State Rep. Peter Schweyer, D-Lehigh, invites residents of the 22nd Legislative District to participate in a Town Hall meeting from 6 p.m. to 8 p.m. Thursday, May 25, at the Union Baptist Church, 302 N. 6 th St., Allentown. “I look forward to talking with my constituents about a variety of issues that have an impact on them and their families,” Schweyer said. During the event, Schweyer will discuss and take questions on a variety of state issues, Constituents also can call Schweyer’s district office at 610-791-6270 for more information about the event Editors: Press Coverage is encouraged. Read more
HARRISBURG, May 25 – State Rep. Joseph Petrarca, D-Westmoreland/Armstrong, has introduced legislation that would re-establish Pennsylvania as a leader in organ and tissue donation awareness and transplantation. Commonly referred to as the Donate Life PA Act , this legislation would create a comprehensive framework for public education on organ and tissue donations, clarify the methods for making such donations, streamline the process of working with law enforcement in deaths under investigation and update the law to reflect the best clinical practices to support donations for transplantation. “Every 18 hours, someone in Pennsylvania dies waiting for an organ that never comes. That's why this measure is so important. We will be able to help more than 8,000 patients awaiting life-saving organ transplants in the Commonwealth," Petrarca said. Pennsylvania's current law was crafted in 1994 by Petrarca's father, the late Rep. Joseph A. Petrarca Sr., himself an organ donation recipient. Furthermore, that legislation helped set a national standard for anatomical donations. Since its enactment, Pennsylvania hasn’t updated its organ and tissue donation laws, but nearly every other state has updated theirs. “We’re working to reinforce the priority of transplantation in the law and to encourage the cooperation of medical examiners and coroners with organ procurement organizations. This will help us facilitate donations by avoiding Read more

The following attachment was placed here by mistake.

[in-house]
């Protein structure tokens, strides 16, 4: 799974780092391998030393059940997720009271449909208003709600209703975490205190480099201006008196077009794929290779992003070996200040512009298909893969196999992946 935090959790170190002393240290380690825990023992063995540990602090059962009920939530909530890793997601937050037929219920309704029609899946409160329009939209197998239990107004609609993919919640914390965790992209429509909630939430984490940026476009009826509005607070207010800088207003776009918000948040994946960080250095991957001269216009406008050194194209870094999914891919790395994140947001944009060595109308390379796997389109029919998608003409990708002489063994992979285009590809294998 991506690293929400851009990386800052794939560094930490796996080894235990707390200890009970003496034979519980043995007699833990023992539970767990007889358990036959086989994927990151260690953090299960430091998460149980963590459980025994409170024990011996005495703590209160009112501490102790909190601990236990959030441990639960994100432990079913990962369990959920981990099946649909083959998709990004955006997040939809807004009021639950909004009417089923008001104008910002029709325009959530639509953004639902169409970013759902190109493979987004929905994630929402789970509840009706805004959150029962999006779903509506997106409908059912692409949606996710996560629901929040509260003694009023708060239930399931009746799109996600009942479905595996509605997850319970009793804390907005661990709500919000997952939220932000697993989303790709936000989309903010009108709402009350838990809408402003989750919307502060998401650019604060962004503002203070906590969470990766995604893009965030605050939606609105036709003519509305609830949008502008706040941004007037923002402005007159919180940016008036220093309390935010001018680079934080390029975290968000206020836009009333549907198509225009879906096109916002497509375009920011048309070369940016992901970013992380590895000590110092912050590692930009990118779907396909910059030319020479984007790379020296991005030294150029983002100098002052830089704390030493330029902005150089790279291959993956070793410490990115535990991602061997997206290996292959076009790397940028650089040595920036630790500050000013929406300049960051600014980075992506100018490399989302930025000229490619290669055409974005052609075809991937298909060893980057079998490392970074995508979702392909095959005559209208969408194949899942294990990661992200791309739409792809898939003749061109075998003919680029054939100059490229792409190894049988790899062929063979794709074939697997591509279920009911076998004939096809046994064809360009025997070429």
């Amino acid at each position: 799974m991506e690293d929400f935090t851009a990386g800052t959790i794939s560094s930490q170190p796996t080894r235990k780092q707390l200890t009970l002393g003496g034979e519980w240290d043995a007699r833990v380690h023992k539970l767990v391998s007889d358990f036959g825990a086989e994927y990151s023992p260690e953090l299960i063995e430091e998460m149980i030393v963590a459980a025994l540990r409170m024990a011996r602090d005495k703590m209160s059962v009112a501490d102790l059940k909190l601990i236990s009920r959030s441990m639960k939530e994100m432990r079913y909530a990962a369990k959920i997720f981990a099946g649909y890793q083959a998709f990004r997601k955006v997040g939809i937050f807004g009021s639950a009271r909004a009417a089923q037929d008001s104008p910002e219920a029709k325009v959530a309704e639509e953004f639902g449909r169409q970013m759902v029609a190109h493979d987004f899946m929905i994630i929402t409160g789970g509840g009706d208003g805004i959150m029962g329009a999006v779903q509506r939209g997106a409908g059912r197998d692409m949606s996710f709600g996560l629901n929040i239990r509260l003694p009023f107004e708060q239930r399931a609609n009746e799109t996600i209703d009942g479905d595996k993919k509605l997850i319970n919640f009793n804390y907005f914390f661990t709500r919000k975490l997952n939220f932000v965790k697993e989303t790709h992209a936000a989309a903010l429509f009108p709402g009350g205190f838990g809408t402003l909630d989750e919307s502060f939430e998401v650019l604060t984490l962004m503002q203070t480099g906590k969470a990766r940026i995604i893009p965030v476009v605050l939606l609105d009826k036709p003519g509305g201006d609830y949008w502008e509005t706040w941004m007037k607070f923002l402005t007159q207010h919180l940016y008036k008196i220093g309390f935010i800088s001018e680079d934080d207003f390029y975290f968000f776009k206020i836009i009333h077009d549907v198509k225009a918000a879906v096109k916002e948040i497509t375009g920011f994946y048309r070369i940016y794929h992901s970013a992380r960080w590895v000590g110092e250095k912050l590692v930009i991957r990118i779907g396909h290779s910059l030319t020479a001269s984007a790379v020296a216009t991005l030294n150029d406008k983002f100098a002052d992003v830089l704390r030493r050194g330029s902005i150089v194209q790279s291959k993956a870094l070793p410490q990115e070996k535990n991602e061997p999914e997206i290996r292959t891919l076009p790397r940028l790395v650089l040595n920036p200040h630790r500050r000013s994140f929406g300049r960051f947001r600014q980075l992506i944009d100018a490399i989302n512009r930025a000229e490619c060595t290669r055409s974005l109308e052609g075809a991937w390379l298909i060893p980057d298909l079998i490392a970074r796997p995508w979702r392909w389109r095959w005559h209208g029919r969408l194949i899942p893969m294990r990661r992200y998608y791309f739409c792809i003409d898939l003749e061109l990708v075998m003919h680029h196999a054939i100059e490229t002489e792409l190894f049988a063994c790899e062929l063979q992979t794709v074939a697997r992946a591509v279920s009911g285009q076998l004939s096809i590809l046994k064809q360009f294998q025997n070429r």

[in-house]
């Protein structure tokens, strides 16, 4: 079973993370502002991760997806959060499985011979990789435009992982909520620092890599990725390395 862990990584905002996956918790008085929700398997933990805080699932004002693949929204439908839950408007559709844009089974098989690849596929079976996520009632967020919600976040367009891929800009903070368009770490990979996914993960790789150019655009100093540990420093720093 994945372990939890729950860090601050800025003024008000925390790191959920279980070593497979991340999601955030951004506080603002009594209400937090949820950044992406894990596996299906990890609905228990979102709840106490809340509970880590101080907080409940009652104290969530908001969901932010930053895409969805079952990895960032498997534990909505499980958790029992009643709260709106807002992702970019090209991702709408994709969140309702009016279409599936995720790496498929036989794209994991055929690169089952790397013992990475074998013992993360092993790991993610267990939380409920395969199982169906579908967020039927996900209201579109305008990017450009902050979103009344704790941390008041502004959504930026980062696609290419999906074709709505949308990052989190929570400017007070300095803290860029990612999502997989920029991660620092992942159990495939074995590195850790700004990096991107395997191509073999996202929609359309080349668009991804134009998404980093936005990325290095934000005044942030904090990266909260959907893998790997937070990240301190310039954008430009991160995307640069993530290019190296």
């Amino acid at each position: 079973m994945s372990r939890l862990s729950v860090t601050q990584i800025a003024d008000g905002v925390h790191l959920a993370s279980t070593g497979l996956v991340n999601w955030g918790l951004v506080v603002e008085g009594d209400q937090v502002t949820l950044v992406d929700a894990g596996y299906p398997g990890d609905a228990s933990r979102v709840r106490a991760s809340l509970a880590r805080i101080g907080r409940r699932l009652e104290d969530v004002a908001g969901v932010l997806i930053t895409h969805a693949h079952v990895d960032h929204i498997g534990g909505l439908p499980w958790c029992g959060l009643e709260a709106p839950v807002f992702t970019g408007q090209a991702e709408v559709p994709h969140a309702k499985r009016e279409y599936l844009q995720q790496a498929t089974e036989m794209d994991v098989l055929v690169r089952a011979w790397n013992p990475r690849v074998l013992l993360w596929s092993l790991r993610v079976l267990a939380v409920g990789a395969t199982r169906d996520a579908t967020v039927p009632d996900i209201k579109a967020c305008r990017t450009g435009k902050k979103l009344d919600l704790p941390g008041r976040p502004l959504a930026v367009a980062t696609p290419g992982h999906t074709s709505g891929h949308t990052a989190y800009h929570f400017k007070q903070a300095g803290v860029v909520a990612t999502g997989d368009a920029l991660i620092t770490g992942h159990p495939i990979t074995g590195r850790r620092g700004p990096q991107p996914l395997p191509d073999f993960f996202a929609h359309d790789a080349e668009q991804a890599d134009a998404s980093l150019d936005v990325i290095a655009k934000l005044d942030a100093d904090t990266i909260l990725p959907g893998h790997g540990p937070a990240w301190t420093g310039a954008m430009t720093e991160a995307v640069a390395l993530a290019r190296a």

PHILADELPHIA, May 24 – State Rep. Joanna McClinton, D-Phila./Delaware, welcomed more than 600 constituents of the 191 st Legislative District to her 2017 Community Day, where the whole family could enjoy a day of fun and entertainment. “It was my honor to host the first ever Cobbs Creek Community Day in the school yard of one of our neighborhood elementary schools, Add B. Anderson,” McClinton said. “The purpose of the event was to celebrate community, promote peace in our streets and empower neighbors with resources. I love to hear first-hand what issues our constituents face in their daily lives, and my staff was able to provide on-the-spot assistance.” The event began with a March for Peace that left from the schoolyard of Bryant Elementary School and included health screenings conducted by Penn Medicine and Sayre Health Center, children’s activities provided by Art(is) for Kids, food and refreshments donated by Fred’s Water Ice, HERR’S, WaWa, McDonalds, the Pretzel Factory and Sunshine Supermarket, and live stage entertainment. Attendees also had the opportunity to gather information on a variety of state programs such as CHIP (Children’s Health Insurance Program), Medicaid, and the Property Tax/Rent Rebate Program. Congressmen Bob Brady and Dwight Evans, state Rep. James Roebuck and Councilwoman Jannie Blackwell participated in the event. McClinton said she wanted to thank the Klutch Kings, Motivation High Read more